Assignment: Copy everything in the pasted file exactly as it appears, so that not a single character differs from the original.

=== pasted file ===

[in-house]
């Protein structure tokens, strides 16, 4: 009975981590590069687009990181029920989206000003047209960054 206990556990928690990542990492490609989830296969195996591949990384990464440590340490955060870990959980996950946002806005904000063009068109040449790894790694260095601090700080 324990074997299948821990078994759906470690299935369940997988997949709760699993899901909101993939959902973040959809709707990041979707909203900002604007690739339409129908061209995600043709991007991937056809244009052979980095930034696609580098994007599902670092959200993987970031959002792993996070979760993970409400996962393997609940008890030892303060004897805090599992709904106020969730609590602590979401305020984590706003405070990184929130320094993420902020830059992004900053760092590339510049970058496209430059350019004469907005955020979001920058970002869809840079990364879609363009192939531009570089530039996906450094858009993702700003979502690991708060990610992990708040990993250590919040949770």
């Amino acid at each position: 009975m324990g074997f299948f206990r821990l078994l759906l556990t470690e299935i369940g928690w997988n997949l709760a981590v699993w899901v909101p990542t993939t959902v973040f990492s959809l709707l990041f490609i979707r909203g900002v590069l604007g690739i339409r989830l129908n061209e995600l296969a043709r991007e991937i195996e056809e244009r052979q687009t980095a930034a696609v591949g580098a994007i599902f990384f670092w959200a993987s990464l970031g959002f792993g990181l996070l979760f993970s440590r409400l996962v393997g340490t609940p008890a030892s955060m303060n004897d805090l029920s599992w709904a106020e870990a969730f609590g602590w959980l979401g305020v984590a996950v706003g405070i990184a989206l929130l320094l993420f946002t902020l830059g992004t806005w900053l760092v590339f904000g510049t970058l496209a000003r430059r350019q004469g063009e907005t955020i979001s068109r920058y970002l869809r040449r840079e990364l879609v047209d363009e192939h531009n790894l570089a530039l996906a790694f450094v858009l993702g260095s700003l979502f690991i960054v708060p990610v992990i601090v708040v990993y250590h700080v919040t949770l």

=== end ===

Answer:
[in-house]
């Protein structure tokens, strides 16, 4: 009975981590590069687009990181029920989206000003047209960054 206990556990928690990542990492490609989830296969195996591949990384990464440590340490955060870990959980996950946002806005904000063009068109040449790894790694260095601090700080 324990074997299948821990078994759906470690299935369940997988997949709760699993899901909101993939959902973040959809709707990041979707909203900002604007690739339409129908061209995600043709991007991937056809244009052979980095930034696609580098994007599902670092959200993987970031959002792993996070979760993970409400996962393997609940008890030892303060004897805090599992709904106020969730609590602590979401305020984590706003405070990184929130320094993420902020830059992004900053760092590339510049970058496209430059350019004469907005955020979001920058970002869809840079990364879609363009192939531009570089530039996906450094858009993702700003979502690991708060990610992990708040990993250590919040949770």
């Amino acid at each position: 009975m324990g074997f299948f206990r821990l078994l759906l556990t470690e299935i369940g928690w997988n997949l709760a981590v699993w899901v909101p990542t993939t959902v973040f990492s959809l709707l990041f490609i979707r909203g900002v590069l604007g690739i339409r989830l129908n061209e995600l296969a043709r991007e991937i195996e056809e244009r052979q687009t980095a930034a696609v591949g580098a994007i599902f990384f670092w959200a993987s990464l970031g959002f792993g990181l996070l979760f993970s440590r409400l996962v393997g340490t609940p008890a030892s955060m303060n004897d805090l029920s599992w709904a106020e870990a969730f609590g602590w959980l979401g305020v984590a996950v706003g405070i990184a989206l929130l320094l993420f946002t902020l830059g992004t806005w900053l760092v590339f904000g510049t970058l496209a000003r430059r350019q004469g063009e907005t955020i979001s068109r920058y970002l869809r040449r840079e990364l879609v047209d363009e192939h531009n790894l570089a530039l996906a790694f450094v858009l993702g260095s700003l979502f690991i960054v708060p990610v992990i601090v708040v990993y250590h700080v919040t949770l």